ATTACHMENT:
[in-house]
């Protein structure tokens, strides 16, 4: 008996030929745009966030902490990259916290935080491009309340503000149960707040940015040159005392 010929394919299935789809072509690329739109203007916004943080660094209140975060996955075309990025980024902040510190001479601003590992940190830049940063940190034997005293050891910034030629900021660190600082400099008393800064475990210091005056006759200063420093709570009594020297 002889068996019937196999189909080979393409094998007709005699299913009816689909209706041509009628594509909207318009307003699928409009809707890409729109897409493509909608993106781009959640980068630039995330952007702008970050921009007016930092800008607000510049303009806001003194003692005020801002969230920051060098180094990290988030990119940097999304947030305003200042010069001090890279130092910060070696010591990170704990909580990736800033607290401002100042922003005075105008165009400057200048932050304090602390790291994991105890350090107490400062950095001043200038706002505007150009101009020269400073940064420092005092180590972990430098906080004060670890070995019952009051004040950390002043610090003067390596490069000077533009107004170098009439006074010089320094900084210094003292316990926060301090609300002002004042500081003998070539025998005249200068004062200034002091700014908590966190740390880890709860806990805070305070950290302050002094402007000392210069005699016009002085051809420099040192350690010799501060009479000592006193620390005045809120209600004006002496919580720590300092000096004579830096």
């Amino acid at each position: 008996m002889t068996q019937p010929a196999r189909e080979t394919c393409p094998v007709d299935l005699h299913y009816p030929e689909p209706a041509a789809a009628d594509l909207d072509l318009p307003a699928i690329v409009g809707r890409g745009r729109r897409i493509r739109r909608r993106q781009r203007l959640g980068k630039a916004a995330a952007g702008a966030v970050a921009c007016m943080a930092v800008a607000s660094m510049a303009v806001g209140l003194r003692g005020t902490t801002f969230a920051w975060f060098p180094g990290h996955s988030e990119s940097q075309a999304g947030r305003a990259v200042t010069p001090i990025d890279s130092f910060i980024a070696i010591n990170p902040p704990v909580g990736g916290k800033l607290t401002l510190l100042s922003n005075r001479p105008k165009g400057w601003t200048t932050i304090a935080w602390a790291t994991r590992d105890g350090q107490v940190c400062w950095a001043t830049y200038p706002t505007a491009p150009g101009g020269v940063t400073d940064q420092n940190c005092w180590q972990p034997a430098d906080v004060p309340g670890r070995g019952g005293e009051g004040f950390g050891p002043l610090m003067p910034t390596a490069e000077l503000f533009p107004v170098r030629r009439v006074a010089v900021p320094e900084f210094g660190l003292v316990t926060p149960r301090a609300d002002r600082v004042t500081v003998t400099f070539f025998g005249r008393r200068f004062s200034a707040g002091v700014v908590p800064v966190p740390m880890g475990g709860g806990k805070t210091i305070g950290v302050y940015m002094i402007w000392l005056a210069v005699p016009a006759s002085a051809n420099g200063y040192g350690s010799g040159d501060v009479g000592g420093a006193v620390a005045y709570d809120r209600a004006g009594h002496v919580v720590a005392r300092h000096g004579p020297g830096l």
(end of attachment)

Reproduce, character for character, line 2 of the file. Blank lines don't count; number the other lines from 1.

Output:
């Protein structure tokens, strides 16, 4: 008996030929745009966030902490990259916290935080491009309340503000149960707040940015040159005392 010929394919299935789809072509690329739109203007916004943080660094209140975060996955075309990025980024902040510190001479601003590992940190830049940063940190034997005293050891910034030629900021660190600082400099008393800064475990210091005056006759200063420093709570009594020297 002889068996019937196999189909080979393409094998007709005699299913009816689909209706041509009628594509909207318009307003699928409009809707890409729109897409493509909608993106781009959640980068630039995330952007702008970050921009007016930092800008607000510049303009806001003194003692005020801002969230920051060098180094990290988030990119940097999304947030305003200042010069001090890279130092910060070696010591990170704990909580990736800033607290401002100042922003005075105008165009400057200048932050304090602390790291994991105890350090107490400062950095001043200038706002505007150009101009020269400073940064420092005092180590972990430098906080004060670890070995019952009051004040950390002043610090003067390596490069000077533009107004170098009439006074010089320094900084210094003292316990926060301090609300002002004042500081003998070539025998005249200068004062200034002091700014908590966190740390880890709860806990805070305070950290302050002094402007000392210069005699016009002085051809420099040192350690010799501060009479000592006193620390005045809120209600004006002496919580720590300092000096004579830096």